Beyond building a submarine rescue capability, the RSN strongly believes in the need to build and maintain a strong network for multilateral submarine rescue collaboration as more countries in the region acquire or enhance their submarine capabilities. Globally, there has been a strengthened focus on submarine rescue, partly due to the tragic loss of the Russian submarine Kursk (K 141) in August 2000 and the successful multilateral rescue of the Russian Priz-class mini-submarine AS-28 five years later. A significant lesson gleaned from these two incidents was the value of a robust, multi-agency, multinational submarine rescue ecosystem premised not just upon infrastructural, platform, and operational compatibility but, more crucially, upon mutual trust and understanding.

These relationships can only be built up through regular interactions such as exercises and exchanges. One such exercise is Exercise Pacific Reach, the region’s equivalent to NATO’s Exercise Bold Monarch1. This series of exercises has been very useful in providing participants with a good opportunity to collectively discuss submarine safety-related issues and practise SMER-related evolutions, thereby promoting trust and confidence among the participating navies.

The RSN hosted the inaugural exercise in 2000, and we continued our participation in the subsequent exercises.2 We hosted this exercise again in 2010, which saw the participation of navies from Australia, Japan, the Republic of Korea, Singapore, and the United States and military observers from 13 other countries.3 A key focus in 2010 was exercising the interoperability between submarine rescue vessels and DISSUBs. During the exercise, the RSN’s DSAR 6 successfully mated with the participating submarines. A medical symposium as well as a simulated evacuation and treatment of personnel from the DISSUB were also conducted.

Education and dialogue are important aspects of submarine rescue.
Inaugurated in May 2102, the Submarine Rescue Course aims
to be a leading regional forum in the sharing of submarine
rescue knowledge amongst SMER practioners.

The RSN’s other involvements towards promoting regional SMER cooperation includes participation in professional forums, such as the annual Asia Pacific Submarine Conference (APSC), which provides a platform for participants to exchange ideas and experiences on SMER. The RSN hosted the APSC in 2009 and co-hosted the event with the United States Navy in 2010. In addition, we participate in NATO’s Submarine Escape and Rescue Working Group (SMERWG) meetings4 to remain updated on the latest SMER developments and share our experiences in the Asia Pacific with international submarine-operating navies.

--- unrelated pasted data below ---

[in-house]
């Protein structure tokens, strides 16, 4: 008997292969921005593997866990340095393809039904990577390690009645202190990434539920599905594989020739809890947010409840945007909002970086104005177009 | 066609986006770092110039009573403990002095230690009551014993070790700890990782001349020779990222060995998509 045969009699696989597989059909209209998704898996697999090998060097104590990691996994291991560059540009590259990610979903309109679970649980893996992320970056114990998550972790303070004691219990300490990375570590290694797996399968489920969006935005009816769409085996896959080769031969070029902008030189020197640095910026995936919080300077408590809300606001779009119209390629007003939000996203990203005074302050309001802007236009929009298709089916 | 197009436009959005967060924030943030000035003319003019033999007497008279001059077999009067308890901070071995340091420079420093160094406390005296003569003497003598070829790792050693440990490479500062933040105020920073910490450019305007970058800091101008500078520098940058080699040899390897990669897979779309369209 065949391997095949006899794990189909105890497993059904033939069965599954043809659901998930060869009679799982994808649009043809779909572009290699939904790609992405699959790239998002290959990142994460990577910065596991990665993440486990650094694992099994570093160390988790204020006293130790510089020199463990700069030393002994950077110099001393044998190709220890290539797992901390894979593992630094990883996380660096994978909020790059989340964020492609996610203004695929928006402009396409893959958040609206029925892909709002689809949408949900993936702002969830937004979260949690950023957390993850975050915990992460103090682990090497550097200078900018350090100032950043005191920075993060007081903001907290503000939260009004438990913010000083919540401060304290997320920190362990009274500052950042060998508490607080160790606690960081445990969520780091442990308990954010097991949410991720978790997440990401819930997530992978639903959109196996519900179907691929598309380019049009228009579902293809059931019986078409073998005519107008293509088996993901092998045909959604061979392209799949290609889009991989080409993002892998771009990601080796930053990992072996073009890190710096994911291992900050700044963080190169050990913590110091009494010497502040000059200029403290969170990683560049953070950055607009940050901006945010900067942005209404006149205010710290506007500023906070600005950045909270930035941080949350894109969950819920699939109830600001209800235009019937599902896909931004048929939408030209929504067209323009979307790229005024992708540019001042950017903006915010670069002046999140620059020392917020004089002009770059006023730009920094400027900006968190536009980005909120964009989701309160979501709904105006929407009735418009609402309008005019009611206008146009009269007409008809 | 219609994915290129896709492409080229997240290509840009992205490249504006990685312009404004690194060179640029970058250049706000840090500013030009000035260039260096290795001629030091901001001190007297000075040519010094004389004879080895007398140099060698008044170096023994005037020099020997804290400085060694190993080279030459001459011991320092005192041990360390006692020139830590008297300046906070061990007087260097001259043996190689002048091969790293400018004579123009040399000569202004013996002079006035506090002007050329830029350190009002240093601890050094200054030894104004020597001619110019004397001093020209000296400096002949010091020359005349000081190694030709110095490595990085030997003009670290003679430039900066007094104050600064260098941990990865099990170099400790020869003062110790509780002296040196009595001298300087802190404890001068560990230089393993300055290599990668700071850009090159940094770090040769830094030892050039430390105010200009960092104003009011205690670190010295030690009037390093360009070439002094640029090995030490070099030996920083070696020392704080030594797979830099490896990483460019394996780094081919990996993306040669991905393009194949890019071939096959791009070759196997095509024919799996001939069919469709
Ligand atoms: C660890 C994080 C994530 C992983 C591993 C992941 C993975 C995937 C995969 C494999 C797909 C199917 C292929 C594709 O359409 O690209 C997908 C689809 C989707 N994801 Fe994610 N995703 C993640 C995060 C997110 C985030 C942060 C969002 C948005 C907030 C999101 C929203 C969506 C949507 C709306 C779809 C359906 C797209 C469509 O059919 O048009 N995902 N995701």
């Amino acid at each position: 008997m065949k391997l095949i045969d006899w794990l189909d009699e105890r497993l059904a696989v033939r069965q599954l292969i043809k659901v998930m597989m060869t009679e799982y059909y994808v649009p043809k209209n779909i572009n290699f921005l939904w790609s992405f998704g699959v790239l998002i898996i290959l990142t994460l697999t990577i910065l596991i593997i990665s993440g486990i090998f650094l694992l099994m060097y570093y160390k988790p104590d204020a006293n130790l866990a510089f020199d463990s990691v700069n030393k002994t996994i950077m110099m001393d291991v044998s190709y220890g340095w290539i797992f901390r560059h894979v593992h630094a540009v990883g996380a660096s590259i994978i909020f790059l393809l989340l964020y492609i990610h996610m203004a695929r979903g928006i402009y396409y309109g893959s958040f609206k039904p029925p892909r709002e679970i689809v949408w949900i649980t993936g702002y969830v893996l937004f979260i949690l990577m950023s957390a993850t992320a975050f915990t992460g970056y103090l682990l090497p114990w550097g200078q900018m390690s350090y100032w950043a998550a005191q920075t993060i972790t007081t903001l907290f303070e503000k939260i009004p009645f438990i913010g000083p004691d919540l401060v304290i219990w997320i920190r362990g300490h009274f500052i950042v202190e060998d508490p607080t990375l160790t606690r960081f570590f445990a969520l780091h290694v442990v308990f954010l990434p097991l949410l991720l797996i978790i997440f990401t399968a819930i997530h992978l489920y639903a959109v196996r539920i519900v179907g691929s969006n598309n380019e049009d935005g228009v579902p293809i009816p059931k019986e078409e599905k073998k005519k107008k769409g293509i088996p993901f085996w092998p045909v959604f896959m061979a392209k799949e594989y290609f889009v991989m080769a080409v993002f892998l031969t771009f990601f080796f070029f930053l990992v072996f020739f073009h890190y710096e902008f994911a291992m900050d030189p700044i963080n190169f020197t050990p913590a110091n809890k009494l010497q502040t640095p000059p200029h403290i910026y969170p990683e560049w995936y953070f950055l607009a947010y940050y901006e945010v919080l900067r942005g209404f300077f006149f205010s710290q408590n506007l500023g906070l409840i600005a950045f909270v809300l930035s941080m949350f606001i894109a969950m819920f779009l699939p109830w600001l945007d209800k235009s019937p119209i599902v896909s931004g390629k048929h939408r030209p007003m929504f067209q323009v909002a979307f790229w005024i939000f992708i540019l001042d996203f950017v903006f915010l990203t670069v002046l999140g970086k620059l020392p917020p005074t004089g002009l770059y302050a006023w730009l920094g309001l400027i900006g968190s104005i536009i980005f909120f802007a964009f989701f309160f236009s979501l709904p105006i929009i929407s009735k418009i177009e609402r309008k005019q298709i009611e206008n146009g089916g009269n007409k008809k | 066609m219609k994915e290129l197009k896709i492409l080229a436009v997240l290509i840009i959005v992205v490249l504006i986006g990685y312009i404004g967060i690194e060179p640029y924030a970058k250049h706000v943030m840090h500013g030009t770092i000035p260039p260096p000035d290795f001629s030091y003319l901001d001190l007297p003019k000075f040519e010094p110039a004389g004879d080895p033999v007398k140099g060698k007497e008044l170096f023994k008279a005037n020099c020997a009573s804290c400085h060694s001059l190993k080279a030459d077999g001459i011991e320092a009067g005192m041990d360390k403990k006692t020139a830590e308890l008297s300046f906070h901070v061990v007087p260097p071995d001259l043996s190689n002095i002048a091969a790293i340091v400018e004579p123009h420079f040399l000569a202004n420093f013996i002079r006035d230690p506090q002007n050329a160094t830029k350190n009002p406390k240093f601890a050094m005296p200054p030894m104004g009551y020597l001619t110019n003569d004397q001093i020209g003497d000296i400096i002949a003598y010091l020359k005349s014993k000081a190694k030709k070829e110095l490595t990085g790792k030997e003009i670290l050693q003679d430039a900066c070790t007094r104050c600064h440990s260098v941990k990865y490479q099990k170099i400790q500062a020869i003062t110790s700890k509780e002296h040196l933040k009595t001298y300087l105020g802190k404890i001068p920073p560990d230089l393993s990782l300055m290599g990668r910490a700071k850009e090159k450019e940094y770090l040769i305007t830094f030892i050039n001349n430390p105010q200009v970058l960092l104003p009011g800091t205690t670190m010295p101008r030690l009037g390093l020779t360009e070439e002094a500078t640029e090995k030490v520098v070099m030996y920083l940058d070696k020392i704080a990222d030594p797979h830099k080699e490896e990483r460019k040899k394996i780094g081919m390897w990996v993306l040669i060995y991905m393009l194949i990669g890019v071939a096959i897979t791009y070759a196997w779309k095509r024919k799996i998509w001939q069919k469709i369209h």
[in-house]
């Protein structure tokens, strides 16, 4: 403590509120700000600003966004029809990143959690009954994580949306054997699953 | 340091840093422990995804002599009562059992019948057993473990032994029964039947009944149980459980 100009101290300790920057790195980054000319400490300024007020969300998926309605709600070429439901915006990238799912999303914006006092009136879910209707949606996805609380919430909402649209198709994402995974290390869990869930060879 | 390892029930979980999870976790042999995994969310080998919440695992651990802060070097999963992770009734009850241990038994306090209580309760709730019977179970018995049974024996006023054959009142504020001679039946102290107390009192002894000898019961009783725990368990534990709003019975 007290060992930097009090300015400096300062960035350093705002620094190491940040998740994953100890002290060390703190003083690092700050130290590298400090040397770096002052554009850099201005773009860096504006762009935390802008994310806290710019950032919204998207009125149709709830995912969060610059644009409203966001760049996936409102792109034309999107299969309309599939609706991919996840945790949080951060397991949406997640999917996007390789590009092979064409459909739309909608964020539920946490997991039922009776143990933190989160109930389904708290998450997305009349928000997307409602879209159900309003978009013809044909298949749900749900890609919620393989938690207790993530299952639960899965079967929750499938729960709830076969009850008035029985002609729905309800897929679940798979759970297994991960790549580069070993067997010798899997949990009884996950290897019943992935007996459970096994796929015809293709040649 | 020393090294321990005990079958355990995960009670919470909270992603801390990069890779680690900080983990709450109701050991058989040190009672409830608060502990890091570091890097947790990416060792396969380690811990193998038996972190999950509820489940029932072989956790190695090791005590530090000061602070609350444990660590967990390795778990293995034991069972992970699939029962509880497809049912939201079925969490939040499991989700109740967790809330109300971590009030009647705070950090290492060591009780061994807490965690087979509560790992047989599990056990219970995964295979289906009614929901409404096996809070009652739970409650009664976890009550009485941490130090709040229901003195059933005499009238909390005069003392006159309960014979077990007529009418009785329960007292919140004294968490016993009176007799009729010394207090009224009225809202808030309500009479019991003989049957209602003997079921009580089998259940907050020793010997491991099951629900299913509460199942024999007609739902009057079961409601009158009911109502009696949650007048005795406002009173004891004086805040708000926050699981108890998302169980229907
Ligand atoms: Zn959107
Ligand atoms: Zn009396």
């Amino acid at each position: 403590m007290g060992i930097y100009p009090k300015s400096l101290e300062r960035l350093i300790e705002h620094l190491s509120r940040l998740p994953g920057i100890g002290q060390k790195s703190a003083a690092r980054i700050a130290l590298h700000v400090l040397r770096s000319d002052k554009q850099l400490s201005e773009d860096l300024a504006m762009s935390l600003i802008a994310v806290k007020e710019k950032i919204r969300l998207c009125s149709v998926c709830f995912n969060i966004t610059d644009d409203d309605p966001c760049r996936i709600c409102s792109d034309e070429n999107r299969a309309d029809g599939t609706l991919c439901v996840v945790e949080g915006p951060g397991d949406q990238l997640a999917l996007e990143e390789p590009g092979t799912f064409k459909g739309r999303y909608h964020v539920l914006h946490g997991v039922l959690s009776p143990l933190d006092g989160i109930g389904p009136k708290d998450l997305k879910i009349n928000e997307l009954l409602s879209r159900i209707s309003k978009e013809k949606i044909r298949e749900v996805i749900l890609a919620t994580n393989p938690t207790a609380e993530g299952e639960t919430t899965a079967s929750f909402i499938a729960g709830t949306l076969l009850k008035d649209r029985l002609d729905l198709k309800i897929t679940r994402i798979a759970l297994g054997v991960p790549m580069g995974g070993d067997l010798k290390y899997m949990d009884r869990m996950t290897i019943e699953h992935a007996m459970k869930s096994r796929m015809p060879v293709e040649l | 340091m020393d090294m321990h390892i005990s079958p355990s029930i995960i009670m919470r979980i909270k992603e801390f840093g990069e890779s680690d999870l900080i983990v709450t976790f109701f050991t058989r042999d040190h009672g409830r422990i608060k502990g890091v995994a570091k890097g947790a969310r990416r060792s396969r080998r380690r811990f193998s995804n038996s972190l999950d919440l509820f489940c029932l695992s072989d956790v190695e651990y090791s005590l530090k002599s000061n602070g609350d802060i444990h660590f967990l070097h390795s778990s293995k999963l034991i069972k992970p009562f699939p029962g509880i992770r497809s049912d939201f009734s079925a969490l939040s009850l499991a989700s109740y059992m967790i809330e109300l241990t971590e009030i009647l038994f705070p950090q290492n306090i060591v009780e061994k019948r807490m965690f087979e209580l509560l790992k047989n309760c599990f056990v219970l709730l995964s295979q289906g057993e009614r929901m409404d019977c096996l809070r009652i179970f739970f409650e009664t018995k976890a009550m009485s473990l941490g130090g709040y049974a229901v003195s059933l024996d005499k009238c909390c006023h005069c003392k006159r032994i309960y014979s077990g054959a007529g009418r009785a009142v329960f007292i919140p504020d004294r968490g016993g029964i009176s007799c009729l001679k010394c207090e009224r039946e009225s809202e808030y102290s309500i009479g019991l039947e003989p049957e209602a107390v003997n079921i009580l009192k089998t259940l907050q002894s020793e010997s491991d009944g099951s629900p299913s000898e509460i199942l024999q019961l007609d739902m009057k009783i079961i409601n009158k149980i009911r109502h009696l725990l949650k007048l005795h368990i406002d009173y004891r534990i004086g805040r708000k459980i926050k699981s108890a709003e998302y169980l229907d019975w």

The RSN organised the inaugural Submarine Rescue Course in 2012 to promote SMER knowledge amongst regional submarine operators. The eight-day course was attended by 29 international participants5 and comprised a mix of classroom lessons, table-top exercises, and medical and SMER demonstrations. Topics covered included the Allied Tactical Publication (ATP) 57 on submarine search and rescue, and the use of the ISMERLO website.

The RSN is working towards establishing bilateral submarine rescue arrangements with other submarine-operating navies who operate in the region. In July 2012, such an arrangement was signed with the Indonesian Navy (TNI AL) laying the foundation between the RSN and the TNI AL in submarine rescue support and cooperation.
Bringing together leaders of regional submarine-operating navies and the practitioners of submarine rescue, the APSC is the premier forum for SMER dialogue and collaboration in the region.

In Concert and with Purpose –
Towards Multinational Submarine Rescue Collaboration

Safety of lives at sea is paramount, and the urgency of a DISSUB incident means that the importance of submarine rescue cannot be over-emphasized. Submarine rescue transcends international boundaries and there remains the pertinence for collective security in the field of SMER. To achieve the synergies and interoperability required in a multinational SMER effort, there is a need for regional collaboration and mutual trust and understanding between submarine operators and the SMER community. In our journey thus far, we have understood and experienced first-hand the importance of submarine rescue and multinational cooperation in SMER, and the RSN is now ready to join the larger SMER fraternity in a concerted and purposeful commitment towards the growth of submarine rescue in the region.

1 Exercise Bold Monarch is a triennial SMER exercise organized by NATO.
2 Exercise Pacific Reach was hosted by Singapore in 2000, Japan in 2002, Korea in 2004, Australia in 2007 and Singapore in 2010.
3 Observer nations included: Canada, China, France, India, Indonesia, Italy, Malaysia, Pakistan, South Africa, Sweden, Thailand, the United Kingdom and Vietnam.
4 The RSN attends the NATO-based SMERWG meetings as an invited participant.
5 The Submarine Rescue Course participants included military personnel from Australia, Indonesia, Malaysia, Singapore, Thailand, the United States and Vietnam.